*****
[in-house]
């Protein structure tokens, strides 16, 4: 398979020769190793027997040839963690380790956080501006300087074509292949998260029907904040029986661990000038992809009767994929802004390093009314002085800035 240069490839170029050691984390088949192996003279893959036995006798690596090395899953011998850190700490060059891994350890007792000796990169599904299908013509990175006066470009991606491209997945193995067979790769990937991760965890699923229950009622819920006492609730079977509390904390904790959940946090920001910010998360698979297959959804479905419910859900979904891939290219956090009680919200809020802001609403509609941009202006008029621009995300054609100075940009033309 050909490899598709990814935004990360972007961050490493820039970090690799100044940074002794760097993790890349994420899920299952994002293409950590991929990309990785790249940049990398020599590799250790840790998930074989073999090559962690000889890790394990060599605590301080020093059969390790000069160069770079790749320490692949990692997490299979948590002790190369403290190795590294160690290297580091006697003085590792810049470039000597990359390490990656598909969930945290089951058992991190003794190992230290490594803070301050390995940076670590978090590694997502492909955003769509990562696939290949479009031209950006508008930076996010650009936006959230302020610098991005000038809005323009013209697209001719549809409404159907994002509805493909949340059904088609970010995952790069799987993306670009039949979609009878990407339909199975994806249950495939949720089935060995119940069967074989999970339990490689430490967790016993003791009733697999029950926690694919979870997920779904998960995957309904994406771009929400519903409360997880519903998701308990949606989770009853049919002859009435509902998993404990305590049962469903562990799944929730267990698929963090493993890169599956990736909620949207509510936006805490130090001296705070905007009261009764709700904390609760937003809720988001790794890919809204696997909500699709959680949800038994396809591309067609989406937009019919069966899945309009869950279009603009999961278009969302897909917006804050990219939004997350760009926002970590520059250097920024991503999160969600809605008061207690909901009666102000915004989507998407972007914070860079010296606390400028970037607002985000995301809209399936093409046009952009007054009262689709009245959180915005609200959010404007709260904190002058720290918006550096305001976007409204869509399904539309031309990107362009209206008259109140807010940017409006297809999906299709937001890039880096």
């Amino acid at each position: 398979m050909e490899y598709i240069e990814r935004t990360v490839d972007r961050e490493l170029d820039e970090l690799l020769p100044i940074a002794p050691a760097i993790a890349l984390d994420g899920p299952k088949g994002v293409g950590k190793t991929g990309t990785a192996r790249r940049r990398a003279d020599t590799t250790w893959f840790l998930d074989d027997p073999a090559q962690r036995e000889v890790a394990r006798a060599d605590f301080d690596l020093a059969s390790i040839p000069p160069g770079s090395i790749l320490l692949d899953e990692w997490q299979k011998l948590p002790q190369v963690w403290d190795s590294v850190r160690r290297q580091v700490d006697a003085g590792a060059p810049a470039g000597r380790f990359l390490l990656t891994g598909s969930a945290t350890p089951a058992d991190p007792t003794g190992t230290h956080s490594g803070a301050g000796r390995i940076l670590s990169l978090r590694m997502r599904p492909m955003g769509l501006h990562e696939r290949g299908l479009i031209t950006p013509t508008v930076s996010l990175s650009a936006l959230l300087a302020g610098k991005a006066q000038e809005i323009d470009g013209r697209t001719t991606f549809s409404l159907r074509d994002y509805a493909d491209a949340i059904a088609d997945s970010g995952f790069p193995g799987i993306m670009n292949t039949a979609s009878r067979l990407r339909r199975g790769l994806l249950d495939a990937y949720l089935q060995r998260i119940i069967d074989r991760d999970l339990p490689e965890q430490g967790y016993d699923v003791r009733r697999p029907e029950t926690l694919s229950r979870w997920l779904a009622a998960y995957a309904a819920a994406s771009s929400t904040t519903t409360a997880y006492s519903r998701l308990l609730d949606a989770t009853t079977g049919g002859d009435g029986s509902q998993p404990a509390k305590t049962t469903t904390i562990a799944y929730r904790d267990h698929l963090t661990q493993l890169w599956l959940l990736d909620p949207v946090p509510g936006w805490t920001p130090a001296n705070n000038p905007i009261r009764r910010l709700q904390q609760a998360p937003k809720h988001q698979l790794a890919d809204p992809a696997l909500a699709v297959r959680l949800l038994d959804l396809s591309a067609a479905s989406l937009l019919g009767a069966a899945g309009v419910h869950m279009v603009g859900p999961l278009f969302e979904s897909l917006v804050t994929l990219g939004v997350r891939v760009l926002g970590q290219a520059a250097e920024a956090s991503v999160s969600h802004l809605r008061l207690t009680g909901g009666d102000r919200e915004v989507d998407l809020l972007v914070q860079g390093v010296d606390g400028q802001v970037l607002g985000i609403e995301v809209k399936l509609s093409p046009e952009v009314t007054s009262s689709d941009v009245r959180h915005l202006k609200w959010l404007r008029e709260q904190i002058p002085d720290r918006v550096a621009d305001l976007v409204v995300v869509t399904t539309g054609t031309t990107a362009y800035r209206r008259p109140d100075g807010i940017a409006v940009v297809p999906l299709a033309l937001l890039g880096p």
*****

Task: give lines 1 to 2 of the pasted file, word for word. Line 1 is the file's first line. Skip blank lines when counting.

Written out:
[in-house]
């Protein structure tokens, strides 16, 4: 398979020769190793027997040839963690380790956080501006300087074509292949998260029907904040029986661990000038992809009767994929802004390093009314002085800035 240069490839170029050691984390088949192996003279893959036995006798690596090395899953011998850190700490060059891994350890007792000796990169599904299908013509990175006066470009991606491209997945193995067979790769990937991760965890699923229950009622819920006492609730079977509390904390904790959940946090920001910010998360698979297959959804479905419910859900979904891939290219956090009680919200809020802001609403509609941009202006008029621009995300054609100075940009033309 050909490899598709990814935004990360972007961050490493820039970090690799100044940074002794760097993790890349994420899920299952994002293409950590991929990309990785790249940049990398020599590799250790840790998930074989073999090559962690000889890790394990060599605590301080020093059969390790000069160069770079790749320490692949990692997490299979948590002790190369403290190795590294160690290297580091006697003085590792810049470039000597990359390490990656598909969930945290089951058992991190003794190992230290490594803070301050390995940076670590978090590694997502492909955003769509990562696939290949479009031209950006508008930076996010650009936006959230302020610098991005000038809005323009013209697209001719549809409404159907994002509805493909949340059904088609970010995952790069799987993306670009039949979609009878990407339909199975994806249950495939949720089935060995119940069967074989999970339990490689430490967790016993003791009733697999029950926690694919979870997920779904998960995957309904994406771009929400519903409360997880519903998701308990949606989770009853049919002859009435509902998993404990305590049962469903562990799944929730267990698929963090493993890169599956990736909620949207509510936006805490130090001296705070905007009261009764709700904390609760937003809720988001790794890919809204696997909500699709959680949800038994396809591309067609989406937009019919069966899945309009869950279009603009999961278009969302897909917006804050990219939004997350760009926002970590520059250097920024991503999160969600809605008061207690909901009666102000915004989507998407972007914070860079010296606390400028970037607002985000995301809209399936093409046009952009007054009262689709009245959180915005609200959010404007709260904190002058720290918006550096305001976007409204869509399904539309031309990107362009209206008259109140807010940017409006297809999906299709937001890039880096």